This article comes from Entrepreneur.
Never assume the presence of established players means the market has no room for new entrants. If you can do something better than anyone else and the market has demand for your product, you can gain the momentum you need to get your company off the ground. Here’s how you can gear up to take on a saturated market.
No matter how many players are in the industry, some people probably feel ignored. Just as Dalby built a phone for concerned parents and UNTUCKit created shirts for men who wanted a better casual option, pursue a group with a need unmet by current options. With the right niche, you can infiltrate a major market before the big players even know you’ve arrived.
Many entrepreneurs start companies to solve their own problems, but if you don’t personally experience the issue you want to solve, talk to people who do. Interview prospective customers to find out what their preferred solutions lack. The more reliable data you gather, the more targeted your solution will be.
Consumers have tons of choices when it comes to price and quality. In a saturated market, you probably won’t create a new price point or top-of-the-line product that no one else has tried before. Price and quality are important, but in today’s age of overwhelming options, you need a great story to get people interested in your company.
Warby Parker, for instance, took on a monopoly in the glasses world and won because it told a story so many others had experienced for themselves. Glasses were too expensive, as everyone with eyewear knew. Warby Parker found common ground with its audience over a shared experience, then built a brand that turned glasses into affordable fashion.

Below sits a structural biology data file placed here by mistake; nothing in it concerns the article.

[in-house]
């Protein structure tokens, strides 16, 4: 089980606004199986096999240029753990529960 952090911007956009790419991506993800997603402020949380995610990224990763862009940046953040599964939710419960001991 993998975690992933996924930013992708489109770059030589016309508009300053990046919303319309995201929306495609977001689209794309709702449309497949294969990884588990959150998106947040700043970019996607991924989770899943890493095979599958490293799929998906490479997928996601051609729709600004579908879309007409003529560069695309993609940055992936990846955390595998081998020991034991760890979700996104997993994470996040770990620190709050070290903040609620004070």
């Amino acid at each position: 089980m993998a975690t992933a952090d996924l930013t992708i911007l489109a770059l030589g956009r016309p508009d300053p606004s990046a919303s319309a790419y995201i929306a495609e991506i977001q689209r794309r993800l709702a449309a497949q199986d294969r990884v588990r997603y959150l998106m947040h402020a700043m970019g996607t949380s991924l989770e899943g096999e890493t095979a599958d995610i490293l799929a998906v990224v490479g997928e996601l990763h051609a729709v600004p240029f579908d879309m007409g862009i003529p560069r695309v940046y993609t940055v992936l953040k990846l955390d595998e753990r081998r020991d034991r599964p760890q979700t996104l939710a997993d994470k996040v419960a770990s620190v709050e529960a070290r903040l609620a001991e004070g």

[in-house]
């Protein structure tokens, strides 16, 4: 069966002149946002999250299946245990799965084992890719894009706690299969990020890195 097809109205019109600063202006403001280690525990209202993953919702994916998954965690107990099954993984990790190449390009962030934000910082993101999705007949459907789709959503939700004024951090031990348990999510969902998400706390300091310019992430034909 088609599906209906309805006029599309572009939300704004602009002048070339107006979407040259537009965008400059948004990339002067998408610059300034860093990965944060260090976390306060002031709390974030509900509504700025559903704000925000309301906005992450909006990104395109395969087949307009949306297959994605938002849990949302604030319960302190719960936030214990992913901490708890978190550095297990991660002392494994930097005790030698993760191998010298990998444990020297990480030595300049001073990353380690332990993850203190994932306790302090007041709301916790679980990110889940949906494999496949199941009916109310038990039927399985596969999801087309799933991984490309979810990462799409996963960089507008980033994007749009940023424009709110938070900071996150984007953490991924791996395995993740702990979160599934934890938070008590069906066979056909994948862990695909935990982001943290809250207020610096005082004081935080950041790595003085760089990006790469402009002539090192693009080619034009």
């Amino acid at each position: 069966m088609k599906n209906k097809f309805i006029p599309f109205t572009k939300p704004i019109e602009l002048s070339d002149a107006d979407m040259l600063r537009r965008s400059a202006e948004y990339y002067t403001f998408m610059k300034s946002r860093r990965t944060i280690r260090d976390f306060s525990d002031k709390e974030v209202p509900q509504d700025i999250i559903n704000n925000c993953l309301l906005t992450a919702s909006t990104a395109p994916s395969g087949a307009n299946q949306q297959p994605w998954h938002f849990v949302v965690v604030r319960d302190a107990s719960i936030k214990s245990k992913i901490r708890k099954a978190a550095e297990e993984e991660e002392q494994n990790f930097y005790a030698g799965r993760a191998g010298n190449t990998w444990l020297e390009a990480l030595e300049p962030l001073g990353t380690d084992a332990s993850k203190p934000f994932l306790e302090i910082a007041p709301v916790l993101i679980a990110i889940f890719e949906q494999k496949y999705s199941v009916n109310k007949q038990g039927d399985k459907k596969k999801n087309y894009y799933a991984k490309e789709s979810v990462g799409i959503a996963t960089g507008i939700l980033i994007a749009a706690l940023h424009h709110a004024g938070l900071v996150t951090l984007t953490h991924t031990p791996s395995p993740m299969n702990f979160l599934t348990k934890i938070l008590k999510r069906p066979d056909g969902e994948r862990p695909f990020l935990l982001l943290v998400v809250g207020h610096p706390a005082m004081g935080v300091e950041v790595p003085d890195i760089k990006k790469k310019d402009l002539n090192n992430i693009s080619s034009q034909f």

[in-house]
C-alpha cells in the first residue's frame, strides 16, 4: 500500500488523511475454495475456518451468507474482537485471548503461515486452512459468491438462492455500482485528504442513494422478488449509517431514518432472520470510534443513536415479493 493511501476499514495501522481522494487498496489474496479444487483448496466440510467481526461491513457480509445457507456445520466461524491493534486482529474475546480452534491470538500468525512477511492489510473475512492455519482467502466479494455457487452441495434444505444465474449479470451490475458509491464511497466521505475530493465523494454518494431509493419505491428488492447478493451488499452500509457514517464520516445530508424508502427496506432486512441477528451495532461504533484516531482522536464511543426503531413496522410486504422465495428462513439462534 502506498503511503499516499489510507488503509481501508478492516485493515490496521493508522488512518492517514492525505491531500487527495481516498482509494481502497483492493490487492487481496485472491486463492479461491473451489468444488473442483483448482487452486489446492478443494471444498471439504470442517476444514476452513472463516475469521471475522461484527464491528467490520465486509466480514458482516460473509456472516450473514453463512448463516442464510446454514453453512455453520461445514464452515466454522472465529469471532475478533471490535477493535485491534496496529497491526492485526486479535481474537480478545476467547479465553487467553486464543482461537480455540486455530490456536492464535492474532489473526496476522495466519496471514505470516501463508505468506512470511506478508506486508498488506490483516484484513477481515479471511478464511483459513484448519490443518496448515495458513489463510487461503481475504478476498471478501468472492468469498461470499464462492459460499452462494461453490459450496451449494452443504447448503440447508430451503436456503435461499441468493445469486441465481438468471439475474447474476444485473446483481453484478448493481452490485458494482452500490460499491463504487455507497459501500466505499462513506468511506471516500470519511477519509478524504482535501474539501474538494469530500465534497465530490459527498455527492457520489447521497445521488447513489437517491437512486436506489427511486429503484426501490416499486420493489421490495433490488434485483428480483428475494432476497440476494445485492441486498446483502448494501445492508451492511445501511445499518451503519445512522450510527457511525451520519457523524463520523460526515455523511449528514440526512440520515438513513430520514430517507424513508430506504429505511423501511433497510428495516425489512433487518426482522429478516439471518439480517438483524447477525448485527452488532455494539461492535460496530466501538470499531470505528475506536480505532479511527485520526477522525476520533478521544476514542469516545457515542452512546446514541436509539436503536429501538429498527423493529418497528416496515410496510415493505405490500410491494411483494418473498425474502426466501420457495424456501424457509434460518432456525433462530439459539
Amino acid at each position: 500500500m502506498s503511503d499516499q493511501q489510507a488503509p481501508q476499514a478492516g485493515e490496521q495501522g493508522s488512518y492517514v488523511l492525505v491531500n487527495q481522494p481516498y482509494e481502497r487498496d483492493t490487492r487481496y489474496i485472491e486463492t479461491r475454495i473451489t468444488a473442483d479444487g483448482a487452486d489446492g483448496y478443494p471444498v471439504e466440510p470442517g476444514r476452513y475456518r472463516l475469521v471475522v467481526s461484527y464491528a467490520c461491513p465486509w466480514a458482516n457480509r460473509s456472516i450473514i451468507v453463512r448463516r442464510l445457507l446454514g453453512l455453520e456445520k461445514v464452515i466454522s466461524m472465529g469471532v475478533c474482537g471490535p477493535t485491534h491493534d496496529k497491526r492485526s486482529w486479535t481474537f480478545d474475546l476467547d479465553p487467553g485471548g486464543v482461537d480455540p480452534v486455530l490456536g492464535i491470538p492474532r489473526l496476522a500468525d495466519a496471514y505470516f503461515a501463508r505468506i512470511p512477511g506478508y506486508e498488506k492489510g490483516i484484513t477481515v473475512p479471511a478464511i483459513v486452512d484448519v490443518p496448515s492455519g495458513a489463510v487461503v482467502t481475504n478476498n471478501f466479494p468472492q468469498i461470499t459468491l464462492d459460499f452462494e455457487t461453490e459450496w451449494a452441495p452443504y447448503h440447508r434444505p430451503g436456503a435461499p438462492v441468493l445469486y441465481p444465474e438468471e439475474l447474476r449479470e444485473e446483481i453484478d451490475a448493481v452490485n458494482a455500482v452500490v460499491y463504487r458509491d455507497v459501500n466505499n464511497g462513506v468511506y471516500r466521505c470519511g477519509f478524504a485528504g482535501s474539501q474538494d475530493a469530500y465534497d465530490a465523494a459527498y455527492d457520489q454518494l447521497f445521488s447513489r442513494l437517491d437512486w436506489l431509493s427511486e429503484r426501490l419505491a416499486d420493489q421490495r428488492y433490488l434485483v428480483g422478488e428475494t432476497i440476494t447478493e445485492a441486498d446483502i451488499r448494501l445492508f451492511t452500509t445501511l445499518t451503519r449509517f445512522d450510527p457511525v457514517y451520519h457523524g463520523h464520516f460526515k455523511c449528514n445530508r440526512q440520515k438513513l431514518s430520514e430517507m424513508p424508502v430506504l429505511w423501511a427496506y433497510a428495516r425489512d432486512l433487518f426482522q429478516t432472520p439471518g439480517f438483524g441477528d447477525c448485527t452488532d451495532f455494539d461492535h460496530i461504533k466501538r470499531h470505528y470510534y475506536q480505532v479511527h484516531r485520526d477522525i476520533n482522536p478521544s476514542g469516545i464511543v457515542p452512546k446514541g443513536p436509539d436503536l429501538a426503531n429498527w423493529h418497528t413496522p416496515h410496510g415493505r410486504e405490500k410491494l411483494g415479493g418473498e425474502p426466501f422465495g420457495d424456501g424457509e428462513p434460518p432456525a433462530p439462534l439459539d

Big companies can afford to do lots of things well. Saturated markets have plenty of big players, which means lots of companies compete with one another on multiple battlegrounds at once. Startups can’t compete with that kind of capital, but as invaders in crowded markets, they don’t need to. Do one thing better than anyone else and build a brand around that strength, then build outward after you establish a loyal audience.
The restaurant industry sees thousands of entrants rise and fall every year. Raising Cane’s debuted in 1996, serving nothing but chicken tenders and a few sides. Founder Todd Graves had his share of trouble trying to secure funding, but eventually, he saved up enough to get started. By doing one thing well — and committing to that one thing with the tagline, “One Love” — Raising Cane’s became a rising powerhouse in a fast-food scene that never lacked for unhealthy competition.
The most crowded markets seem intimidating because they’re full of competitors. That may be true, but they’re also full of something else: customers. Big markets always have big audiences. Leverage someone else’s audience to get more attention for yours, and suddenly, you become a legitimate brand in the marketplace.
Gary Vaynerchuk calls the practice of leveraging someone else’s brand “equity arbitrage.” Collaborate with existing players in the industry that complement your strengths to get your name out there. Engage with the followers of related brands on social media, and don’t feel limited by your industry as you do so. If you start a finance company with an environmental mission, you could find tons of customers by engaging with followers of companies outside your industry that share the same mission, like REI and Patagonia.
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